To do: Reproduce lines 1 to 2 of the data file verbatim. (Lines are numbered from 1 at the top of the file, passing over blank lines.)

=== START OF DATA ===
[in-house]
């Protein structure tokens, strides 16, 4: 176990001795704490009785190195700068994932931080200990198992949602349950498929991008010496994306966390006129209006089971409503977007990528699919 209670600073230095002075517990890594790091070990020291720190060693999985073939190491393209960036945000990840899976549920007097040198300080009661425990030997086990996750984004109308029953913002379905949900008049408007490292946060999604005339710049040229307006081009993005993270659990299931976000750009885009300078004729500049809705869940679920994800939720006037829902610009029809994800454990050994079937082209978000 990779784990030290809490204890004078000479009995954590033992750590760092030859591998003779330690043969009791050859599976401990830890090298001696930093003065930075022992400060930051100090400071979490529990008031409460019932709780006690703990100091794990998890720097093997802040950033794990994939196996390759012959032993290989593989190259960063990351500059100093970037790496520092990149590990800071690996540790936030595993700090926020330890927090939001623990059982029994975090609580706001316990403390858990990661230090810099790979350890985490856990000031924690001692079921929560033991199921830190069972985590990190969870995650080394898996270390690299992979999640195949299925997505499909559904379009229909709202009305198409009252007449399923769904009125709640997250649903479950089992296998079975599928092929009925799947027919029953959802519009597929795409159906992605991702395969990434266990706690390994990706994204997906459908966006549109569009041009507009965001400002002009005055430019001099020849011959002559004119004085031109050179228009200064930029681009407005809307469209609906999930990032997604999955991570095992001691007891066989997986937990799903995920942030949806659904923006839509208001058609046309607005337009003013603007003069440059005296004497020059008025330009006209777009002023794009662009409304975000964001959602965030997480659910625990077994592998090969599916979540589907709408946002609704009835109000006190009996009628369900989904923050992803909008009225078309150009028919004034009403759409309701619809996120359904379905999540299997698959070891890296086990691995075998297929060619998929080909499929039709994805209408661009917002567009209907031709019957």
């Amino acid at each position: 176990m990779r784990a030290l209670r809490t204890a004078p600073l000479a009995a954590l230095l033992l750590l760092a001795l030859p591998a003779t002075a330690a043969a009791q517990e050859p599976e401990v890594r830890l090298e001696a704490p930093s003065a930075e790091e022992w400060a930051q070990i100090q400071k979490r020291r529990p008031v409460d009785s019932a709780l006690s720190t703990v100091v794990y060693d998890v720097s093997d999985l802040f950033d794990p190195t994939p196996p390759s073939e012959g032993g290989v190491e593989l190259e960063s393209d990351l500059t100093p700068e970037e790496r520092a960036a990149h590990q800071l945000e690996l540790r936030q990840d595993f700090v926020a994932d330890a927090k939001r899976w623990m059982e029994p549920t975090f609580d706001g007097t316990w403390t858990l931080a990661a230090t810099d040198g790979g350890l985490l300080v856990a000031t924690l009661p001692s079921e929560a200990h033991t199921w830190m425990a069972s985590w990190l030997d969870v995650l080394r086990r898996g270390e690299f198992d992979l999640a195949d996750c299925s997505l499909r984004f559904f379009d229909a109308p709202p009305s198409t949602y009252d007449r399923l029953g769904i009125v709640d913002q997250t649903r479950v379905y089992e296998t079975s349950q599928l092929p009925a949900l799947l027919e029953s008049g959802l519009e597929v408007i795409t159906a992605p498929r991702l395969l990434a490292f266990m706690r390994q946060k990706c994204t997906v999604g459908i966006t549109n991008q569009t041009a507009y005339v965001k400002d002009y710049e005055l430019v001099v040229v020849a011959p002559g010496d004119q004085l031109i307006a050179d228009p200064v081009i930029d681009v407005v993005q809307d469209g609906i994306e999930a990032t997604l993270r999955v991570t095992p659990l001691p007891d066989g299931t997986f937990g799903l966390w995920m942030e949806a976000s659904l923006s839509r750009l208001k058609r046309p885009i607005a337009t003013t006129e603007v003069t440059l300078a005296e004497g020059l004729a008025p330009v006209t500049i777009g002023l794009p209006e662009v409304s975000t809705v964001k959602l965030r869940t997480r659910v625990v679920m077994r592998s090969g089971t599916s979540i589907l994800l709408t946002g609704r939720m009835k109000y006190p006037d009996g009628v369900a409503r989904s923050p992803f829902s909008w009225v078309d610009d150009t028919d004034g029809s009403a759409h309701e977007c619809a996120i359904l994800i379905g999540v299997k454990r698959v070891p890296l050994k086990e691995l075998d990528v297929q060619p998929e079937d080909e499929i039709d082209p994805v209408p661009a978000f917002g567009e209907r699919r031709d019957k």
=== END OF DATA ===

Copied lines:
[in-house]
């Protein structure tokens, strides 16, 4: 176990001795704490009785190195700068994932931080200990198992949602349950498929991008010496994306966390006129209006089971409503977007990528699919 209670600073230095002075517990890594790091070990020291720190060693999985073939190491393209960036945000990840899976549920007097040198300080009661425990030997086990996750984004109308029953913002379905949900008049408007490292946060999604005339710049040229307006081009993005993270659990299931976000750009885009300078004729500049809705869940679920994800939720006037829902610009029809994800454990050994079937082209978000 990779784990030290809490204890004078000479009995954590033992750590760092030859591998003779330690043969009791050859599976401990830890090298001696930093003065930075022992400060930051100090400071979490529990008031409460019932709780006690703990100091794990998890720097093997802040950033794990994939196996390759012959032993290989593989190259960063990351500059100093970037790496520092990149590990800071690996540790936030595993700090926020330890927090939001623990059982029994975090609580706001316990403390858990990661230090810099790979350890985490856990000031924690001692079921929560033991199921830190069972985590990190969870995650080394898996270390690299992979999640195949299925997505499909559904379009229909709202009305198409009252007449399923769904009125709640997250649903479950089992296998079975599928092929009925799947027919029953959802519009597929795409159906992605991702395969990434266990706690390994990706994204997906459908966006549109569009041009507009965001400002002009005055430019001099020849011959002559004119004085031109050179228009200064930029681009407005809307469209609906999930990032997604999955991570095992001691007891066989997986937990799903995920942030949806659904923006839509208001058609046309607005337009003013603007003069440059005296004497020059008025330009006209777009002023794009662009409304975000964001959602965030997480659910625990077994592998090969599916979540589907709408946002609704009835109000006190009996009628369900989904923050992803909008009225078309150009028919004034009403759409309701619809996120359904379905999540299997698959070891890296086990691995075998297929060619998929080909499929039709994805209408661009917002567009209907031709019957």